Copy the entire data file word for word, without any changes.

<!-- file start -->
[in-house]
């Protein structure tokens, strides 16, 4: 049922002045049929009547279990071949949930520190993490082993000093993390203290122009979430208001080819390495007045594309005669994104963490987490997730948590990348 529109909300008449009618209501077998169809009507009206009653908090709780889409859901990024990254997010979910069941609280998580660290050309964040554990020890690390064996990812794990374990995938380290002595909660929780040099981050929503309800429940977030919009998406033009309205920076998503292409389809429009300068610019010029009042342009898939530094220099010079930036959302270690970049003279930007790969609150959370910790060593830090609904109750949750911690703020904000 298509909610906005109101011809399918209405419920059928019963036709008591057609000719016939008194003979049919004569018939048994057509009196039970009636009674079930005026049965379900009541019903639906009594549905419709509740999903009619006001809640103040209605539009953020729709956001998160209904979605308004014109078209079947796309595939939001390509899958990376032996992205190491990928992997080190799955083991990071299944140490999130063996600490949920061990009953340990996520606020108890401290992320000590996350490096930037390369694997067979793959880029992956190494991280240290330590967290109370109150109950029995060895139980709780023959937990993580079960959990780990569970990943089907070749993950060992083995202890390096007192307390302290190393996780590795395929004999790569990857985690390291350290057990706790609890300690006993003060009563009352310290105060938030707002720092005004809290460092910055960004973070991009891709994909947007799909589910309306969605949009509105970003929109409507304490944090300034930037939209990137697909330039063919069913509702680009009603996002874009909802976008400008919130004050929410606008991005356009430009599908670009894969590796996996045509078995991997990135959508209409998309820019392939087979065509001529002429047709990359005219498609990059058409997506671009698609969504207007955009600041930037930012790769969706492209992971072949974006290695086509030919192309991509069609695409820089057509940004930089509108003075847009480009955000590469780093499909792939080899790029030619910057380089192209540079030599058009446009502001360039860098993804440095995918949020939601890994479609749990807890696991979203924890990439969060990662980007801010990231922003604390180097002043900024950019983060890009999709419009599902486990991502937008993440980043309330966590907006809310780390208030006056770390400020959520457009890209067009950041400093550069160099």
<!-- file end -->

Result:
[in-house]
């Protein structure tokens, strides 16, 4: 049922002045049929009547279990071949949930520190993490082993000093993390203290122009979430208001080819390495007045594309005669994104963490987490997730948590990348 529109909300008449009618209501077998169809009507009206009653908090709780889409859901990024990254997010979910069941609280998580660290050309964040554990020890690390064996990812794990374990995938380290002595909660929780040099981050929503309800429940977030919009998406033009309205920076998503292409389809429009300068610019010029009042342009898939530094220099010079930036959302270690970049003279930007790969609150959370910790060593830090609904109750949750911690703020904000 298509909610906005109101011809399918209405419920059928019963036709008591057609000719016939008194003979049919004569018939048994057509009196039970009636009674079930005026049965379900009541019903639906009594549905419709509740999903009619006001809640103040209605539009953020729709956001998160209904979605308004014109078209079947796309595939939001390509899958990376032996992205190491990928992997080190799955083991990071299944140490999130063996600490949920061990009953340990996520606020108890401290992320000590996350490096930037390369694997067979793959880029992956190494991280240290330590967290109370109150109950029995060895139980709780023959937990993580079960959990780990569970990943089907070749993950060992083995202890390096007192307390302290190393996780590795395929004999790569990857985690390291350290057990706790609890300690006993003060009563009352310290105060938030707002720092005004809290460092910055960004973070991009891709994909947007799909589910309306969605949009509105970003929109409507304490944090300034930037939209990137697909330039063919069913509702680009009603996002874009909802976008400008919130004050929410606008991005356009430009599908670009894969590796996996045509078995991997990135959508209409998309820019392939087979065509001529002429047709990359005219498609990059058409997506671009698609969504207007955009600041930037930012790769969706492209992971072949974006290695086509030919192309991509069609695409820089057509940004930089509108003075847009480009955000590469780093499909792939080899790029030619910057380089192209540079030599058009446009502001360039860098993804440095995918949020939601890994479609749990807890696991979203924890990439969060990662980007801010990231922003604390180097002043900024950019983060890009999709419009599902486990991502937008993440980043309330966590907006809310780390208030006056770390400020959520457009890209067009950041400093550069160099």